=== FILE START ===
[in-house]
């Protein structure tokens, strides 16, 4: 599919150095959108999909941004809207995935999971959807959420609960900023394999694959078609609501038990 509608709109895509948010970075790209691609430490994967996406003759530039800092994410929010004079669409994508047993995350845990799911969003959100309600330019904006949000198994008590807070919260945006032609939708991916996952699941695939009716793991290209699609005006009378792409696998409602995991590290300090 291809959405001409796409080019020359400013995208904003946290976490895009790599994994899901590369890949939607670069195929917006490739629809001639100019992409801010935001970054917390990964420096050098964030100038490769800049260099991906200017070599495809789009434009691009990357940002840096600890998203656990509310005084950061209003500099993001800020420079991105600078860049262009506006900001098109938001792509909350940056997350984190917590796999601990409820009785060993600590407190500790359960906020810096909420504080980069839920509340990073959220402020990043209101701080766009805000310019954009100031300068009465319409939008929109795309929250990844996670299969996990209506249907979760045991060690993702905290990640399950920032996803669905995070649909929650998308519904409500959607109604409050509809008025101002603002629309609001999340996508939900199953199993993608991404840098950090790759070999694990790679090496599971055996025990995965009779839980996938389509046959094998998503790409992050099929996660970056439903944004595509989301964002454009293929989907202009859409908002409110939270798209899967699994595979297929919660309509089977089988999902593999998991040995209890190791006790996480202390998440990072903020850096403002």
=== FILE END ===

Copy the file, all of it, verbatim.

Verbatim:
[in-house]
């Protein structure tokens, strides 16, 4: 599919150095959108999909941004809207995935999971959807959420609960900023394999694959078609609501038990 509608709109895509948010970075790209691609430490994967996406003759530039800092994410929010004079669409994508047993995350845990799911969003959100309600330019904006949000198994008590807070919260945006032609939708991916996952699941695939009716793991290209699609005006009378792409696998409602995991590290300090 291809959405001409796409080019020359400013995208904003946290976490895009790599994994899901590369890949939607670069195929917006490739629809001639100019992409801010935001970054917390990964420096050098964030100038490769800049260099991906200017070599495809789009434009691009990357940002840096600890998203656990509310005084950061209003500099993001800020420079991105600078860049262009506006900001098109938001792509909350940056997350984190917590796999601990409820009785060993600590407190500790359960906020810096909420504080980069839920509340990073959220402020990043209101701080766009805000310019954009100031300068009465319409939008929109795309929250990844996670299969996990209506249907979760045991060690993702905290990640399950920032996803669905995070649909929650998308519904409500959607109604409050509809008025101002603002629309609001999340996508939900199953199993993608991404840098950090790759070999694990790679090496599971055996025990995965009779839980996938389509046959094998998503790409992050099929996660970056439903944004595509989301964002454009293929989907202009859409908002409110939270798209899967699994595979297929919660309509089977089988999902593999998991040995209890190791006790996480202390998440990072903020850096403002």